Next, you’ll need to pack your cooking supplies. When it comes to camp cooking and the gear you’ll need, it really depends on how fancy you want to get. For you girl scouts out there, you know that a handful of veggies, some ground beef, and a roll of tinfoil is enough to make a gourmet foil packet meal. But again, as long as you have room in your car, feel free to toss in all the pots and pans you want! If you’re uncomfortable cooking over an open fire, you can find plenty of inexpensive camp stoves fully capable of tackling any recipe you throw at it.
Staying clean is extremely important while camping. We’ll go over camping hygiene in more detail below, but at a minimum, you need to pack plenty of sanitary wipes, hand towels, toilet paper, and Purell. Not only will Purell keep your hands germ-free, but it can also be used as a fire starter in a pinch!
Finally, car camping allows you to pack some extra items that you wouldn’t necessarily bring along on a backpacking trip when you’re trying to keep weight down. Feel free to throw in luxury items so that your car camping trip is as enjoyable as possible. Throw in a comfy camp chair, some board games, books you’ve been meaning to read, a Bluetooth speaker—whatever you want!
While there isn’t much science to prove it, meals just taste better when you’re camping. Maybe it’s because it’s more fun to prepare them over a campfire or outdoor stove than in your own kitchen. At any rate, part of your car camping planning should involve your meals.
This decision really hinges on how comfortable you are with cooking outdoors. You can keep it easy and traditional by roasting hot dogs on a stick and following that up with the go-to dessert when camping—S’mores! But if you’re comfortable with it, you can go full-on Racheal Ray if you’d like!
If you’re planning to cook a more detailed meal over an open fire, consider investing in a few cast-iron pots and pans. They’ll last forever and they’re the best bet for cooking over an open fire. They weigh a ton, but remember, you’re packing everything in your car. So, as long as you have the room, bring them along!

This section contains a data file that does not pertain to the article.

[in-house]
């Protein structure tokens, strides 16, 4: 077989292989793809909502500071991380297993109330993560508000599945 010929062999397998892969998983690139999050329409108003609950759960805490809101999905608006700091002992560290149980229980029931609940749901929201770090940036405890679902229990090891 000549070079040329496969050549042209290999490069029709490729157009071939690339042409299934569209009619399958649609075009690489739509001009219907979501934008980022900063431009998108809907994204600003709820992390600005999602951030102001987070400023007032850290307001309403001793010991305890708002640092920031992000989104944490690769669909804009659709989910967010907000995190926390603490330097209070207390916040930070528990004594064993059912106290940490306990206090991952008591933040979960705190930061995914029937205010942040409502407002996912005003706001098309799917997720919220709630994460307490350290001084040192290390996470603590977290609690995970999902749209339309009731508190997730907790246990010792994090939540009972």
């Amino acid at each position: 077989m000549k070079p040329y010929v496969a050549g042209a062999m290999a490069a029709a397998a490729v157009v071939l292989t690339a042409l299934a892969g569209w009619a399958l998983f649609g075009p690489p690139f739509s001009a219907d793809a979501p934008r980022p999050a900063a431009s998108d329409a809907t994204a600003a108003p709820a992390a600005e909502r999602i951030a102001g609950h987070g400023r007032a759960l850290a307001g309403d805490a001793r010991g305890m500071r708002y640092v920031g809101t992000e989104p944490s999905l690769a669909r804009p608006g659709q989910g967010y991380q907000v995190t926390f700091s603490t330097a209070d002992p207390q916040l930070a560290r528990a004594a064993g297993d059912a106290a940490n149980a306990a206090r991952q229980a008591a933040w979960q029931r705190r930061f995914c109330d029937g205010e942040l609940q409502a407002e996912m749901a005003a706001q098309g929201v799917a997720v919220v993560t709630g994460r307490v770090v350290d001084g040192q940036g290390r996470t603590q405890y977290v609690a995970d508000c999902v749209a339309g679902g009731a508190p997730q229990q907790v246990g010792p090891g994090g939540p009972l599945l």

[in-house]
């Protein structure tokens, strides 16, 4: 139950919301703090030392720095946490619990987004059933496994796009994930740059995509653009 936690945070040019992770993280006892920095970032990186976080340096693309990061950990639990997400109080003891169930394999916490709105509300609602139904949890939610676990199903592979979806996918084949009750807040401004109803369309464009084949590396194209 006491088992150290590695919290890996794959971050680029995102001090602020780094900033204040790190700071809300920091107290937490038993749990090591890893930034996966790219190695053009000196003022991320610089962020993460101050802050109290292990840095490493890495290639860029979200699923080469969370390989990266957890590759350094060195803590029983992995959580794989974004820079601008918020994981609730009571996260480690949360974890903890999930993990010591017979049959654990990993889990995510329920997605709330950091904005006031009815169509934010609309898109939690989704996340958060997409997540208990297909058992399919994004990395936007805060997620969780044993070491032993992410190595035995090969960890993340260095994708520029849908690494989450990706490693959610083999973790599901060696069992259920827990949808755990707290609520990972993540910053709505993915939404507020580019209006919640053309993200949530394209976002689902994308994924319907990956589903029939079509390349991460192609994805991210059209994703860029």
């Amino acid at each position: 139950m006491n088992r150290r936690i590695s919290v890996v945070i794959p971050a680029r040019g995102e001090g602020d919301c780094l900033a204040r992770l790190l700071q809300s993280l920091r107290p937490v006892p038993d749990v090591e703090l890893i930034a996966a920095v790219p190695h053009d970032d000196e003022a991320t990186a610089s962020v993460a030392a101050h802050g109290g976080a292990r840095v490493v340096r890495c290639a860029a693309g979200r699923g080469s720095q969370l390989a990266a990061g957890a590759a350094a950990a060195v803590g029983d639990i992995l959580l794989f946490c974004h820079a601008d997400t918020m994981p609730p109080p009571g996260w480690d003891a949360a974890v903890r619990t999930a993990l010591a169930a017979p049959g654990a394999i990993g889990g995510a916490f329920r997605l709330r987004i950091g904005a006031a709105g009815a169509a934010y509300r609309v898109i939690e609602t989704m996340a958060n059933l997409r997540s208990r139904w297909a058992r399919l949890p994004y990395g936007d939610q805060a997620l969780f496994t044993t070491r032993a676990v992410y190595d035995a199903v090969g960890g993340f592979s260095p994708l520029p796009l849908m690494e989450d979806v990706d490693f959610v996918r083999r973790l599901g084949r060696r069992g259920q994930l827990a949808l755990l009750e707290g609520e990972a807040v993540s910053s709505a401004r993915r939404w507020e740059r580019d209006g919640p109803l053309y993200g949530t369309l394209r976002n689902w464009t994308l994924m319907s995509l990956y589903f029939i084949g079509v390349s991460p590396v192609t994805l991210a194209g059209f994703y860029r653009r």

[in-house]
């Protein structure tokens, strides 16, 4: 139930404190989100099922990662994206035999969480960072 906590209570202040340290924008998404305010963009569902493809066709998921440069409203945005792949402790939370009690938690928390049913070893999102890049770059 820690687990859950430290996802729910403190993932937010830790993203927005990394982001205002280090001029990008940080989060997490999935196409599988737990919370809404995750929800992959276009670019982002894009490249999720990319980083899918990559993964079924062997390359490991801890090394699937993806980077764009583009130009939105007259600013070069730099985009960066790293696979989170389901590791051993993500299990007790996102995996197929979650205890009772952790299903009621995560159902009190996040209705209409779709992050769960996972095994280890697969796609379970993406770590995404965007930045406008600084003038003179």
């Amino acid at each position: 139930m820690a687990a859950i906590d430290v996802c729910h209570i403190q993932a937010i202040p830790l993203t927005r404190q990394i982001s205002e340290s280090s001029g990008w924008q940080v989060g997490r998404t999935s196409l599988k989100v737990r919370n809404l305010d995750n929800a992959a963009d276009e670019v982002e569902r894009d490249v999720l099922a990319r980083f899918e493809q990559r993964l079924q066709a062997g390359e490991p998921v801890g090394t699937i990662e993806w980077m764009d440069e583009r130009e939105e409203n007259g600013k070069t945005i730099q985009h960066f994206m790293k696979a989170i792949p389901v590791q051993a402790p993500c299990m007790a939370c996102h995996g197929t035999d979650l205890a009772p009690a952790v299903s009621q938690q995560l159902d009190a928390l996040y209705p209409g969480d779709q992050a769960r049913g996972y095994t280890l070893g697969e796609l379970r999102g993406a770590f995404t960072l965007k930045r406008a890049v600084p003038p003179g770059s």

You can also pick up a two-burner camp stove that runs off of small propane canisters for a reasonable price. This will allow you to cook just about any type of skillet meal you can think of, and if you have a traditional coffee percolator, it ensures that you get your morning cup of joe, which your fellow campers are sure to appreciate.
Store any perishable items in a cooler and keep your cooler locked up in your vehicle if you can, especially if you happen to be camping in bear country (more on that later). Also, if you can prep any ingredients before you hit the road, your life will be much easier once you arrive at camp (e.g. chopping veggies for a stir fry and storing them in a Ziploc bag).
Finally, load up on snacks! Not only will they come in handy as you’re sitting around the fire chatting and sipping a nice glass of wine, but if you have a slightly longer road trip in order to get to your campsite, you’re going to need some solid road trip snacks!
For the most part, camping is a pretty safe hobby. However, it still requires a degree of responsibility. Here are a few things to keep in mind when car camping.
First off, let family and friends know that you’re going camping, especially if you’re going to be camping alone. Make it clear where you’re going, how long you’ll be out, and when you’re expected to return home. Also, be careful when posting to social media when you’re camping alone. Tagging yourself in some remote location when you’re by yourself isn’t an invitation you want to make public.
You should also consider carrying some sort of personal defense item. If you’re comfortable with firearms and it’s legal to conceal carry in the state in which you’ll be camping, consider taking a course and getting certified. If not, a can of pepper spray isn’t a bad idea. You’d be surprised how comfortable that little can feels in your hand on a dark walk to the restrooms in the middle of the night! At the very least, keep your car keys on you at all times. The jingle of the keys can scare off curious wildlife and your car alarm can be very discouraging to anyone you don’t want in your camp.
Speaking of wildlife, educate yourself as to what critters will be around while you’re camping. Bears are your biggest concern if you’re camping in regions of the country that play host to them. Keep your food in a cooler and locked in your car, or hang non-perishables in a bear bag, at least 100 yards from where you’re camping. Even if you’re not in bear country, keeping your food secured will keep away raccoons and bugs, too.
Look, when you’re camping, you’re naturally going to get dirtier than if you’re lounging in your living room. But that doesn’t mean you have to go completely feral and come out of the woods looking like you’ve just finished a mud run. It’s especially important to practice good hygiene while camping in order to keep from getting sick.
If you’re camping in an actual campground, use the provided restrooms, just make sure you wash your hands when you’re finished. If you’re going a bit more primitive with your campsite, just make sure you’re “taking care of business” well away from your campsite, and remember to bury any solid waste.
Wash your hands frequently, and make sure you’re stocked up on hand sanitizer. If you’re camping for more than a night and you’re in an established campground, take advantage of the shower facilities. If showers aren’t available, a big package of baby wipes can go a long way in getting rid of some of the funk you’re bound to pick up!
Camping is a great way to ditch the hustle and bustle of everyday life and recharge your batteries. But it does take some careful planning and packing. Hopefully, our advice will help you get you off on the right foot. Now, get out there and have your own adventure!